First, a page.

Author: Tracy Collins Ortlieb


Tracy Collins Ortlieb is a digital marketing writer and editor and former daily news journalist who loves the art of crafting a compelling story. She lives in Chicago with her family, two cats and an exhausted library card. You can find her blogging at and tweeting at @tracyortlieb.

Can a couple create a contract to guarantee sex?

For anyone with assets, prenuptial and postnuptial agreements are the legal standard. But the newest twist in these agreements is the lifestyle clause: like weight or fitness requirements between partners — as well as guidelines about the frequency of sex.

Is legal pot really in trouble under Trump?

In a press conference, White House Press Secretary Sean Spicer said that marijuana remains illegal under federal law and that the nation faces an opioid addiction crisis. As a result, he said, there would be “greater enforcement” in states that legalized recreational marijuana.

Can you sue over a ski accident?

Most states with thriving ski industries have passed laws that prevent a skier or snowboarder from suing the resort when an accident arises out of the inherent risks of the sport. While each state’s law is different, most define the risks of skiing as the “integral” or the “reasonably obvious, expected, and necessary” aspects of skiing or snowboarding. Nonetheless, resorts can find themselves in court.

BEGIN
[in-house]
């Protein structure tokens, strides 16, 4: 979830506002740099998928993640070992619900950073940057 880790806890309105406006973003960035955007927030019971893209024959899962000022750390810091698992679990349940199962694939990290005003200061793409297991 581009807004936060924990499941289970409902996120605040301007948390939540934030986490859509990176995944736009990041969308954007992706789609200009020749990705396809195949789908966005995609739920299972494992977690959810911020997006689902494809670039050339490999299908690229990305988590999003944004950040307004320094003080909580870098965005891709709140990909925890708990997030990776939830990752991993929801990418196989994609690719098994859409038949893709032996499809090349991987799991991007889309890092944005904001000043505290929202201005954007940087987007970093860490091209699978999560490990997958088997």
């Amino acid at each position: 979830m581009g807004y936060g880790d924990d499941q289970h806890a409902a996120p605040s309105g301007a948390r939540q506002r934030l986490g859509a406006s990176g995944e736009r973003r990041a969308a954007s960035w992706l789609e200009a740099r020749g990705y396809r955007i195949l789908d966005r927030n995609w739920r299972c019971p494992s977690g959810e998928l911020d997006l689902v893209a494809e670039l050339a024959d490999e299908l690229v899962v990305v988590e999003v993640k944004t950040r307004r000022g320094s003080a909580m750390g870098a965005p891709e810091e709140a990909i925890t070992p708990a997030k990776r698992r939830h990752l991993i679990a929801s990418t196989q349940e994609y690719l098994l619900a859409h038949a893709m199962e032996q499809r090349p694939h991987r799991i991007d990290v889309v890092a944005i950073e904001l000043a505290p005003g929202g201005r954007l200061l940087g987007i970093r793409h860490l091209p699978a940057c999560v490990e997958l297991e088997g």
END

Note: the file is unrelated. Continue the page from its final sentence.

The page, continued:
Hollywood actors want their ages kept legally secret

Curious about your favorite celebrity’s date of birth? Do your research ASAP: a new law signed in September by California Governor Jerry Brown gives actors the power to demand that entertainment websites like the Internet Movie Database (IMDb) remove information about their ages. The law is intended to protect against age discrimination in Hollywood. But free-speech advocates are up in arms.

5 of the most surprising jury verdicts ever

In October 2016, a jury stunned observers by acquitting armed antigovernment protesters, led by Ammon and Ryan Bundy, of federal conspiracy and weapons charges stemming from last winter’s takeover of the federally-owned Malheur National Wildlife Refuge. But this certainly isn’t the only example of an apparent slam-dunk case ending in a surprise jury verdict.

People are watching you change—and it’s legal

As a theft prevention measure, many retail stores use surveillance cameras to monitor dressing rooms. The practice is on the rise, owing to improving technology, particularly the availability of smaller, less expensive cameras. Ever keen to catch a shopper swapping tags or even bagging an item, retailers are going to greater privacy-compromising lengths to protect their bottom line.